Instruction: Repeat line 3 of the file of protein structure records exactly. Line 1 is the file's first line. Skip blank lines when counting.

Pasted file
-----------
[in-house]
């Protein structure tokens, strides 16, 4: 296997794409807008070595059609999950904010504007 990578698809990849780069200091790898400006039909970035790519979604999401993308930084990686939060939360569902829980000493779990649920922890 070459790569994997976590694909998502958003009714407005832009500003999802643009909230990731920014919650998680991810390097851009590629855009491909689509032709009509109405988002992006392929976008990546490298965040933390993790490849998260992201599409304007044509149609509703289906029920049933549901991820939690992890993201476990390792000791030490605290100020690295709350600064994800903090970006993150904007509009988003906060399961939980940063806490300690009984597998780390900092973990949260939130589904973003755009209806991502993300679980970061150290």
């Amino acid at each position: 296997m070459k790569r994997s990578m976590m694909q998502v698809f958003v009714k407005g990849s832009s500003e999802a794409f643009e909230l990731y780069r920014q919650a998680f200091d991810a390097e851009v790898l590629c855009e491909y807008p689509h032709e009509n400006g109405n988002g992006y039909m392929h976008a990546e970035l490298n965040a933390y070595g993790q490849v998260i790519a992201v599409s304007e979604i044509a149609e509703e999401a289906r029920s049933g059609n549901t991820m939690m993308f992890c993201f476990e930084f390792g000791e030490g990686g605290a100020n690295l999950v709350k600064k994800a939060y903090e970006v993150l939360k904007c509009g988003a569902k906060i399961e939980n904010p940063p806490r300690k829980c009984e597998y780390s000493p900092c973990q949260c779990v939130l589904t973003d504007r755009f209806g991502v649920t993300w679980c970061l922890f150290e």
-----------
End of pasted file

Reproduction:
């Amino acid at each position: 296997m070459k790569r994997s990578m976590m694909q998502v698809f958003v009714k407005g990849s832009s500003e999802a794409f643009e909230l990731y780069r920014q919650a998680f200091d991810a390097e851009v790898l590629c855009e491909y807008p689509h032709e009509n400006g109405n988002g992006y039909m392929h976008a990546e970035l490298n965040a933390y070595g993790q490849v998260i790519a992201v599409s304007e979604i044509a149609e509703e999401a289906r029920s049933g059609n549901t991820m939690m993308f992890c993201f476990e930084f390792g000791e030490g990686g605290a100020n690295l999950v709350k600064k994800a939060y903090e970006v993150l939360k904007c509009g988003a569902k906060i399961e939980n904010p940063p806490r300690k829980c009984e597998y780390s000493p900092c973990q949260c779990v939130l589904t973003d504007r755009f209806g991502v649920t993300w679980c970061l922890f150290e």